Doctor remembered as ‘generous spirit’

Dr Norman McNutt, a kind-hearted GP who had a practice in High Street, passed away last week at the age of 90.

Norman was born in Downings, County Donegal on January 5, 1923, the youngest of seven brothers and sisters.

The McNutts were a family with, unusually, two sets of twins. Norman and his twin brother George, who sadly passed away two days before him, were known as the ‘Earthly Twins’.

Norman was laid to rest on Sunday following a service in Shankill Parish. George, who remained in Downings all his life, was buried on Thursday at Carrigart.

They are survived by their older sister Mary. Her twin brother Joe sadly passed away many years ago. Mary and Joe were known as the ‘Heavenly Twins’.

Norman’s father had a groceries and general merchant store and supplied the herring boats and the surrounding countryside. Norman would tell stories of the days spent during his summer holidays when he was out in the van on deliveries. Items were sometimes paid for in cash and sometimes with eggs, chickens or other exchangeable commodities.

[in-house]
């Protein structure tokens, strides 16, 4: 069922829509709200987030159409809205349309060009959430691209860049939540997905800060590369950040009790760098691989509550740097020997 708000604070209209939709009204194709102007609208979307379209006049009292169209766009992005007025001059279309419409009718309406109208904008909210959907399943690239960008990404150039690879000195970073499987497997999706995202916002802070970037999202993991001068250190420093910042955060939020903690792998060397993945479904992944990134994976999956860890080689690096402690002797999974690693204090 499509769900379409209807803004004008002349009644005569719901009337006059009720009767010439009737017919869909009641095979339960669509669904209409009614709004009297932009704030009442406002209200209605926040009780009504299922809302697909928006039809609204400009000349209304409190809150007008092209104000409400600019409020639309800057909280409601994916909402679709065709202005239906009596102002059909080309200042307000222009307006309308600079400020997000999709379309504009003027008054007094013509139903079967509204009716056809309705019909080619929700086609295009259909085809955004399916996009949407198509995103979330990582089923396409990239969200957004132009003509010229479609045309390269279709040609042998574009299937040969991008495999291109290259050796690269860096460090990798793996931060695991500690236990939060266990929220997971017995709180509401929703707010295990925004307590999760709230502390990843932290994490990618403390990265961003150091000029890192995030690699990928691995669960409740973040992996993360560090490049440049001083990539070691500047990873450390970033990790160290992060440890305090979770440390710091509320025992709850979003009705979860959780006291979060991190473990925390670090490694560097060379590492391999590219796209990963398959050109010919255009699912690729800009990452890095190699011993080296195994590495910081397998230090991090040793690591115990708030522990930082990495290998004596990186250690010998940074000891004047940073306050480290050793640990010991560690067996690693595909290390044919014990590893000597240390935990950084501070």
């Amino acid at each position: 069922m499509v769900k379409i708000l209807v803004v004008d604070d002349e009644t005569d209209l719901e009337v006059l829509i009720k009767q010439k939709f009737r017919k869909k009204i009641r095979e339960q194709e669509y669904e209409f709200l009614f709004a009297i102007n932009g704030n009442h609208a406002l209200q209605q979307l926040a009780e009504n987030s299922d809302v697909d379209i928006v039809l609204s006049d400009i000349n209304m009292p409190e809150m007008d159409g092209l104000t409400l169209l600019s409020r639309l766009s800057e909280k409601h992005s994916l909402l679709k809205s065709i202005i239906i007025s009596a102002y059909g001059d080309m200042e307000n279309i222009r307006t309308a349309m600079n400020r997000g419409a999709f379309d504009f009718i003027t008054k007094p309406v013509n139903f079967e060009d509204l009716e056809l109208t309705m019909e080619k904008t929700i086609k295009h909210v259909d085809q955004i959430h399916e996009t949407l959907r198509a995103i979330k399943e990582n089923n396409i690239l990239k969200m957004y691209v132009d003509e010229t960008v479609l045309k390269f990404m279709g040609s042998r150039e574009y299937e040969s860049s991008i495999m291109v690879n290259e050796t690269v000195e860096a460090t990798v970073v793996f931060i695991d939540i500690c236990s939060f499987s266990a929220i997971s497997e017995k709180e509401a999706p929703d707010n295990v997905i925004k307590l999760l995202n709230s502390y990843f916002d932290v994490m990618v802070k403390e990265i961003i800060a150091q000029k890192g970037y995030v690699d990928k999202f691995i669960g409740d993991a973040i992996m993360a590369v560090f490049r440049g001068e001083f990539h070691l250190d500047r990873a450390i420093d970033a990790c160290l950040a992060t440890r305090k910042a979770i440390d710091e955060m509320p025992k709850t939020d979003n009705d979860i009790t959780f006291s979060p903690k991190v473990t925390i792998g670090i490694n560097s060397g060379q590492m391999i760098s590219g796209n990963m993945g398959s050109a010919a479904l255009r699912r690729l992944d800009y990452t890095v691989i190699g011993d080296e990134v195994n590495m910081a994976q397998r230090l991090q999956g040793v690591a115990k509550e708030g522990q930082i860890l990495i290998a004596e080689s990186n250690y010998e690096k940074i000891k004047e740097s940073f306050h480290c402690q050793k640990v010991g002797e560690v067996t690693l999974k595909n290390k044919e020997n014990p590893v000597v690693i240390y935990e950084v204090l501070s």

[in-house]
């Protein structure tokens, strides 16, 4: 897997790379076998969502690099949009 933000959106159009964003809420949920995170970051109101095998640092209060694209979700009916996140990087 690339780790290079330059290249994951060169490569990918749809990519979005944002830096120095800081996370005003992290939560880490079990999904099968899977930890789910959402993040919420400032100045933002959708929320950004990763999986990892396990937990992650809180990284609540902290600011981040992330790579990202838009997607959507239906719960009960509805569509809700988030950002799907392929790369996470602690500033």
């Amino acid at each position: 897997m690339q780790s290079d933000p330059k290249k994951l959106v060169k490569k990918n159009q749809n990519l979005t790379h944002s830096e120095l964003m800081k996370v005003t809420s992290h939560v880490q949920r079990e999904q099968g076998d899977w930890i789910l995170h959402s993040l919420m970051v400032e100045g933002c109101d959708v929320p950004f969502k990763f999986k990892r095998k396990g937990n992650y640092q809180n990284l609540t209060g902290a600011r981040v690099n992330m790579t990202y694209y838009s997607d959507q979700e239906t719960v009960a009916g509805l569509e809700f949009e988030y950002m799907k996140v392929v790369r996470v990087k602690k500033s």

Norman’s mother was an enterprising lady. She was from Rosehearty outside Aberdeen. As well as rearing seven children, she kept an eye on proceedings in the store, was the local photographer with her own dark room set up and once her sons Jim and Bill started a tweed weaving company to create employment for the local population, she started a shop to sell some of the tweed plus luxury fashion clothing to cater for the many tourists to the area.

Norman attended Kinalargy Primary School with George and then both boys went on to board at Grammar School Sligo. On completing their studies George chose a career in retail in the family business and Norman went on to Trinity College Dublin to study medicine. He made many lifelong friends at Trinity, Pop Williamson and Stanley Crone to name but two.